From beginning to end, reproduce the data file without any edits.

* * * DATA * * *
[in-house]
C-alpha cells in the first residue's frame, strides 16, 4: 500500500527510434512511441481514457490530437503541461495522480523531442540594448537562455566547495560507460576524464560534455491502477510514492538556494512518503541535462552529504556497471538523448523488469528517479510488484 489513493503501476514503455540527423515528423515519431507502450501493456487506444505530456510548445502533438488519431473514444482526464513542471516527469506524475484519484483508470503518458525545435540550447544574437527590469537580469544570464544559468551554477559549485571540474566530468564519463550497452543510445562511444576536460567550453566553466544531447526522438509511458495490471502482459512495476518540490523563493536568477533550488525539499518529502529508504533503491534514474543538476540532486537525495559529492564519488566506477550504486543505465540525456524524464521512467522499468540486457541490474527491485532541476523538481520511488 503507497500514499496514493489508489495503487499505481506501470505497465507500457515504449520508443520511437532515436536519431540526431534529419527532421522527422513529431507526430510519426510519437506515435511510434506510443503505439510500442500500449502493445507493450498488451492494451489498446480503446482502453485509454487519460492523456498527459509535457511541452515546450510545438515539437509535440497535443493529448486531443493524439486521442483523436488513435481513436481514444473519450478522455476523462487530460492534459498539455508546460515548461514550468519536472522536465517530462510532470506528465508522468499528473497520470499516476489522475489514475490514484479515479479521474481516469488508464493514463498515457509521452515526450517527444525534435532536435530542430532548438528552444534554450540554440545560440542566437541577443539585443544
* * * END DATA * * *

[in-house]
C-alpha cells in the first residue's frame, strides 16, 4: 500500500527510434512511441481514457490530437503541461495522480523531442540594448537562455566547495560507460576524464560534455491502477510514492538556494512518503541535462552529504556497471538523448523488469528517479510488484 489513493503501476514503455540527423515528423515519431507502450501493456487506444505530456510548445502533438488519431473514444482526464513542471516527469506524475484519484483508470503518458525545435540550447544574437527590469537580469544570464544559468551554477559549485571540474566530468564519463550497452543510445562511444576536460567550453566553466544531447526522438509511458495490471502482459512495476518540490523563493536568477533550488525539499518529502529508504533503491534514474543538476540532486537525495559529492564519488566506477550504486543505465540525456524524464521512467522499468540486457541490474527491485532541476523538481520511488 503507497500514499496514493489508489495503487499505481506501470505497465507500457515504449520508443520511437532515436536519431540526431534529419527532421522527422513529431507526430510519426510519437506515435511510434506510443503505439510500442500500449502493445507493450498488451492494451489498446480503446482502453485509454487519460492523456498527459509535457511541452515546450510545438515539437509535440497535443493529448486531443493524439486521442483523436488513435481513436481514444473519450478522455476523462487530460492534459498539455508546460515548461514550468519536472522536465517530462510532470506528465508522468499528473497520470499516476489522475489514475490514484479515479479521474481516469488508464493514463498515457509521452515526450517527444525534435532536435530542430532548438528552444534554450540554440545560440542566437541577443539585443544